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In the Media – “Logged off: meet the teens who refuse to use social media”

by | Apr 16, 2019

Introducing: Shaggy hair and dancing cats!

On February 9, 1964, the Beatles appeared on The Ed Sullivan Show. It’s estimated that 38 percent of the American population at the time (roughly 74 million people) tuned into watch the debut.

And while music scholars look back at that singular performance as the event that shifted American music forever, at the time, reporters were much less interested in the Beatles’ pop and music influence, and much more concerned with their shaggy hair.

In February 1992 America Online launched dial-up internet service for Windows. By 1996, 20 million adults had access to the internet, and like with the Beatles, people were excited about it but didn’t yet know what to make of it.

Much like the reporters discussing the shaggy hair of the Fab Four, more people at the time were taken in (or taken aback) by the spectacle than recognized the seismic shift in cultural and human engagement that was unfolding in front of them.

What was beginning was the gradual usurping of time away from the tangible and human, devoted instead to being alone and hidden. With a rapidity never seen before, technology became a replacement for face-to-face engagement. Technology became active instead of passive. And it hasn’t served humanity for the better.

CAUTION! Internet Ahead

As a parent to a six-year-old girl, the statistics I read regularly about the detriment social media is on young people, especially teenage girls, scream “CAUTION!” at me every day.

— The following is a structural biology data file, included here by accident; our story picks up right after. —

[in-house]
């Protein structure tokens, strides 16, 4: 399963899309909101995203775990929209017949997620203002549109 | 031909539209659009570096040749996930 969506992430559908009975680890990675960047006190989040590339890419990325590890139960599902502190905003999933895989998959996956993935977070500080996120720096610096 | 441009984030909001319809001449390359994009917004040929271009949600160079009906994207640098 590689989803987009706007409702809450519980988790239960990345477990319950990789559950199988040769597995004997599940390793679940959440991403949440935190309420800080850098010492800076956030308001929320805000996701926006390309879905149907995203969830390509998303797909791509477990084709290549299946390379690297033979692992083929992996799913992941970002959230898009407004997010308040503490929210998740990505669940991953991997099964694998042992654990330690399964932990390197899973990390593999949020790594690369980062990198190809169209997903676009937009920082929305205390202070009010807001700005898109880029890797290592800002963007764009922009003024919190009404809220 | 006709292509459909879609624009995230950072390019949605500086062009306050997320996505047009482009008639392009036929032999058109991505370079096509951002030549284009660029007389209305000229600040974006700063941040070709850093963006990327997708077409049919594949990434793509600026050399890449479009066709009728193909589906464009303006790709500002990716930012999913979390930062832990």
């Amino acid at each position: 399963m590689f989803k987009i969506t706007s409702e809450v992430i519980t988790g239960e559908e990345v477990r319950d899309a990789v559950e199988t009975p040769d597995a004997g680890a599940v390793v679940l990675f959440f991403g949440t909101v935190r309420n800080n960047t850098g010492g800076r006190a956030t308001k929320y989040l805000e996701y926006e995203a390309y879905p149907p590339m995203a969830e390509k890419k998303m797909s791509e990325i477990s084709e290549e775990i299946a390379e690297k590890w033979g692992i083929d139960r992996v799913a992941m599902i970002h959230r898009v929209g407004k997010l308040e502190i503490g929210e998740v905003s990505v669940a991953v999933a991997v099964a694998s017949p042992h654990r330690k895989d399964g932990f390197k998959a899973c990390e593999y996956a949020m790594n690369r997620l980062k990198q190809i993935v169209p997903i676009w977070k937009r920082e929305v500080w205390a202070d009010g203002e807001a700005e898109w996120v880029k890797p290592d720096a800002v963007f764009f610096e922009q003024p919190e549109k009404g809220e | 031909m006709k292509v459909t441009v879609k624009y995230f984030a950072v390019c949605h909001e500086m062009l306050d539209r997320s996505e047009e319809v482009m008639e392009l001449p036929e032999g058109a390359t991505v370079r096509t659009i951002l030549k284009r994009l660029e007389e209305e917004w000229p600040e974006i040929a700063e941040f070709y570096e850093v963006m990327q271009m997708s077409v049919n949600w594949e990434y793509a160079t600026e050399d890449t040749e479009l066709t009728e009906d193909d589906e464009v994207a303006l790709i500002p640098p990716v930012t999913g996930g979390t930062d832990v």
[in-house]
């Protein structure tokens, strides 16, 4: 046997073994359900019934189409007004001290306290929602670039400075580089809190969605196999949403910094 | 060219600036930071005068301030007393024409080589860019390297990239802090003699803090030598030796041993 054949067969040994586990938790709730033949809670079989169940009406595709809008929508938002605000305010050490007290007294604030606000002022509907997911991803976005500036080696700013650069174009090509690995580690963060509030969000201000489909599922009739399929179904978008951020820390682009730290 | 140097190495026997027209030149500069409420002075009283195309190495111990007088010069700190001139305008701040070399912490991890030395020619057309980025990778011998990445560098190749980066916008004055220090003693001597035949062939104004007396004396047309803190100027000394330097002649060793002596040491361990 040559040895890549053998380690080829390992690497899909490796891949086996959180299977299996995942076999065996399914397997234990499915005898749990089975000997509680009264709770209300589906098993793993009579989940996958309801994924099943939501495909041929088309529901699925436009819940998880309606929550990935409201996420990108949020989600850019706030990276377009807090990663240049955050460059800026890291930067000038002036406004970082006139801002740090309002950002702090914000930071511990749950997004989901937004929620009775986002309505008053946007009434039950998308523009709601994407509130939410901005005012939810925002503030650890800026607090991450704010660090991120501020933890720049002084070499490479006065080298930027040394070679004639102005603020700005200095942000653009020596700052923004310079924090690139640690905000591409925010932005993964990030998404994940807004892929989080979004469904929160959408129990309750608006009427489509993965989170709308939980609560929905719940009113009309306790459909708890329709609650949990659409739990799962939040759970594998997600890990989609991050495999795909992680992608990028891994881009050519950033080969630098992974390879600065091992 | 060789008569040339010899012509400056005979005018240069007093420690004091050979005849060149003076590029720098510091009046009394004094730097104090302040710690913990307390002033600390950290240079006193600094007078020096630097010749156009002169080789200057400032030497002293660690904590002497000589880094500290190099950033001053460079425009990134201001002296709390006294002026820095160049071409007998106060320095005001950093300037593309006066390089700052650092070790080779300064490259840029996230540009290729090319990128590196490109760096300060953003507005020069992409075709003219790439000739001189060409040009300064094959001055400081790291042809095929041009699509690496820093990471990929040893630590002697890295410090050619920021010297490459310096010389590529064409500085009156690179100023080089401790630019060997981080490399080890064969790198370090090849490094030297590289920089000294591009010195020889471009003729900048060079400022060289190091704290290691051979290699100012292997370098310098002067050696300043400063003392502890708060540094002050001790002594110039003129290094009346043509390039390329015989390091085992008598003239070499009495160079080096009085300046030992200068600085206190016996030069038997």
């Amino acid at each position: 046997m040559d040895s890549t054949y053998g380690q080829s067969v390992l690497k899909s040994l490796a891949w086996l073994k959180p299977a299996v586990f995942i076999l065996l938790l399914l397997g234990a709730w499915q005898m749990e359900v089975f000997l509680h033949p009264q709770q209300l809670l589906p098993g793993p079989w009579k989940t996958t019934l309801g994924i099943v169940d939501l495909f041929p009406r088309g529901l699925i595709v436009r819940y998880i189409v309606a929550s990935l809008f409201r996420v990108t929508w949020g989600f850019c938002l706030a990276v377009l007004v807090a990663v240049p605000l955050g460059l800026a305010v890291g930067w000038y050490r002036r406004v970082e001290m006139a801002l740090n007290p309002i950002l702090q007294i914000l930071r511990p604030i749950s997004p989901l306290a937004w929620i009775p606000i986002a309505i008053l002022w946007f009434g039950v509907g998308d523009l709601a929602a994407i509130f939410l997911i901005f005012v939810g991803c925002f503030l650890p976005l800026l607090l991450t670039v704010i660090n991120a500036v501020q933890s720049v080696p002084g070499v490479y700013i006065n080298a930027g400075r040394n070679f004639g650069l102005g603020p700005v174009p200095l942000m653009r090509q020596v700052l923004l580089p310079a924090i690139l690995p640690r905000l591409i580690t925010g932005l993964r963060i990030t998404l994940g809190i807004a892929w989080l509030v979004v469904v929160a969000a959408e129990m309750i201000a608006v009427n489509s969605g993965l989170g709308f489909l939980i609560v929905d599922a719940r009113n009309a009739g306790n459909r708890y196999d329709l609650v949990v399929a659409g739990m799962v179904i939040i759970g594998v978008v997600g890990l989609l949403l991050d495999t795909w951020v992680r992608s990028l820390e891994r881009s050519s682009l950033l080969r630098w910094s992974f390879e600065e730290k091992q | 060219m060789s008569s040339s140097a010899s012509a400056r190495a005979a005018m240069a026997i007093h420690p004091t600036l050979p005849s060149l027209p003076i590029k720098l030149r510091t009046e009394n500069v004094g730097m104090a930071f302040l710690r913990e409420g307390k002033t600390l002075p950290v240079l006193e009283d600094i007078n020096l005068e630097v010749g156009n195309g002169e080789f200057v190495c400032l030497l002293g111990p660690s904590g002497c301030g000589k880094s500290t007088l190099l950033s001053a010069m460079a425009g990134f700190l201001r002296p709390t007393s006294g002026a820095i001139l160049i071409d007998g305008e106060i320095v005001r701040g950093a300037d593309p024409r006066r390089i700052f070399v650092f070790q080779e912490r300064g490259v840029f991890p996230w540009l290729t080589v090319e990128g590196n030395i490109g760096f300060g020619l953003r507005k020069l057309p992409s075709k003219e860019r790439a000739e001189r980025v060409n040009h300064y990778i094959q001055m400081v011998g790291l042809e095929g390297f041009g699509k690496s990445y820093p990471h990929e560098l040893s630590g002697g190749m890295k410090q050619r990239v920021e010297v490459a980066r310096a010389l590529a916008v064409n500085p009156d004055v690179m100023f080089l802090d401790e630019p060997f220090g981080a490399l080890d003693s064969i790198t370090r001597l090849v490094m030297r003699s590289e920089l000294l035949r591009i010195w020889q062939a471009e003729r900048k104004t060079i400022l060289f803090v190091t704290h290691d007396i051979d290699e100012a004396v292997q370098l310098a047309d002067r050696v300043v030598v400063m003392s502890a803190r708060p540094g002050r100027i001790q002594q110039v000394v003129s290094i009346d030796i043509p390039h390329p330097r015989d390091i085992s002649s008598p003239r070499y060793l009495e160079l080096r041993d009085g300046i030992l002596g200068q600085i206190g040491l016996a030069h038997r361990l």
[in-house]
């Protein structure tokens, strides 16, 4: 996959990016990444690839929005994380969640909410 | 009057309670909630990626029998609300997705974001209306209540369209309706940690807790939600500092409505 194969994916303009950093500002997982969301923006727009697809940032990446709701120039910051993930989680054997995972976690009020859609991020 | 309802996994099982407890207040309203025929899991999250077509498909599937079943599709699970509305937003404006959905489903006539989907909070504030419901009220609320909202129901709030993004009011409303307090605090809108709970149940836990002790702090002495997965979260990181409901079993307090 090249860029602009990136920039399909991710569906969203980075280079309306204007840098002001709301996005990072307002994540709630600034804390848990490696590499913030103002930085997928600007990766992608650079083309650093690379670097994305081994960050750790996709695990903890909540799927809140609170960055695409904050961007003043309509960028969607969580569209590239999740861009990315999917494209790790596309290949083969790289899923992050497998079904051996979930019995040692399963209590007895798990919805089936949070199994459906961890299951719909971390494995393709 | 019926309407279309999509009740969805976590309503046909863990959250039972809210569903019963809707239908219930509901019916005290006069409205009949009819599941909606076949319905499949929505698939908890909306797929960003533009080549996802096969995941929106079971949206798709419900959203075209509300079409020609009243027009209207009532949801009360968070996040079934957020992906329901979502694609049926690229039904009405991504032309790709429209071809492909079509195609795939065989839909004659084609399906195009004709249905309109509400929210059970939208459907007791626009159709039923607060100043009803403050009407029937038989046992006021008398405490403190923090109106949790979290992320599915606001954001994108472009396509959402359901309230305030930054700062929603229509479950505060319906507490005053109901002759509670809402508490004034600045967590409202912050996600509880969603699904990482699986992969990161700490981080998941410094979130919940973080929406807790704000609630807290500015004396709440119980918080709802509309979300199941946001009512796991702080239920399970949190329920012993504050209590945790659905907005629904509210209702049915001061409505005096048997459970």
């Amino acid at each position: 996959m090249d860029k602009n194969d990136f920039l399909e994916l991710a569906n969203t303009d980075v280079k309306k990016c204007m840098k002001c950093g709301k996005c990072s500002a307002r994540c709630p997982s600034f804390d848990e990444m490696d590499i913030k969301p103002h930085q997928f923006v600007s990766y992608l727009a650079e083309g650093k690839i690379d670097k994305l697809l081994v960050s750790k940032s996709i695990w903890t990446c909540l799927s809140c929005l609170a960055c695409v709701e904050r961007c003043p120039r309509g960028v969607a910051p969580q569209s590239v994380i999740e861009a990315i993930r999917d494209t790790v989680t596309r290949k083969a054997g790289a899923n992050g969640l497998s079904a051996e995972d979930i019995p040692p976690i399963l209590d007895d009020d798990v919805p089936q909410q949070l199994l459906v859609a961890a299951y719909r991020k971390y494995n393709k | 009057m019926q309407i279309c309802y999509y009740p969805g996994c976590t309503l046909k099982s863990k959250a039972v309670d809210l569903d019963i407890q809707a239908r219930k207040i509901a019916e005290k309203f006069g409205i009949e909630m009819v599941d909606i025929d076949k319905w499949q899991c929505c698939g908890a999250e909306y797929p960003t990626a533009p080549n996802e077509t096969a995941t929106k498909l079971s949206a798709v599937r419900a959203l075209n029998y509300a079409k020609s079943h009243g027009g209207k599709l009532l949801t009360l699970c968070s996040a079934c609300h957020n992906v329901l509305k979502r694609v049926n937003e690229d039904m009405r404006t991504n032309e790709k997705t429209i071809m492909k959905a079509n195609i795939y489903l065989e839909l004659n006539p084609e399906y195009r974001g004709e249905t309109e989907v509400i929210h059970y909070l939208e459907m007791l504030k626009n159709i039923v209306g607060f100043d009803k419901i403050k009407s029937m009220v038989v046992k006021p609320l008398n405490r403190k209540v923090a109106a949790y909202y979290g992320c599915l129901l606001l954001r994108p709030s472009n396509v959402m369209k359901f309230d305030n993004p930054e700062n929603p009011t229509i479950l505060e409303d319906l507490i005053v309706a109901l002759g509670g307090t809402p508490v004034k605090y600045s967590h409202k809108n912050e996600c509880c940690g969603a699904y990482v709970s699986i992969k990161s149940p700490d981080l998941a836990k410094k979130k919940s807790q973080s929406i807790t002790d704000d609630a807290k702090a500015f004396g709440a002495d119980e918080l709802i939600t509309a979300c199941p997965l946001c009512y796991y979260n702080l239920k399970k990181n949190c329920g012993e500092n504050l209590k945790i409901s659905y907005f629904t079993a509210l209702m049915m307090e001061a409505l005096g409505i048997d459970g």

Anxiety, depression, and increased rates of suicide among teens are so prevalent that full industries have cropped up to support parents and teens to get out of those vicious cycles. Therapists and the like help pull teens away from the devastating effects these children and teens endure online.

My daughter happens to still prefer a few cartoons aimed at three-to-five-year-olds (fine by me), but that’s the extent of the time she spends online. Human engagement and tangibility have always been our family’s priority.

And we’ve modeled that behavior as often as we possibly can. We look up words we don’t know in an actual dictionary and ask people we know for their ideas or answers to questions we don’t have answers for. People and the world around us have continued to serve as our primary resource for learning and fun. 

My family got dial-up around 1994 and I remember the thrill (after 30ish seconds of dial tone humming and hissing) of hearing that “You’ve got mail!” voice come out. And I yelled out to my parents, “Guess what?! I’ve got mail!!” We shared dancing cat videos and checked the weather together, and we were psyched about it! But it didn’t upend our humanity.

In Favor Of Humanity

So this article from the Guardian feels like an enormously hopeful piece to me, now as a mom and, I feel, the protector of my daughter’s bright spirit. Teens are now shunning the human replacement apps in favor of humanity. Perhaps by the time my daughter is a teen, we’ll be back to enthusiastically sharing dancing cats, side by side.

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Stefanie Small

Stefanie Small

Stefanie Small is Web Strategist, Content Producer, and Copywriter. From her home office in San Francisco, she nurtures entrepreneurs through their online materialization process, strategizing and producing all relevant content (video, photos, audio, website) necessary to present themselves with confidence and authority online. www.StefanieSmall.com
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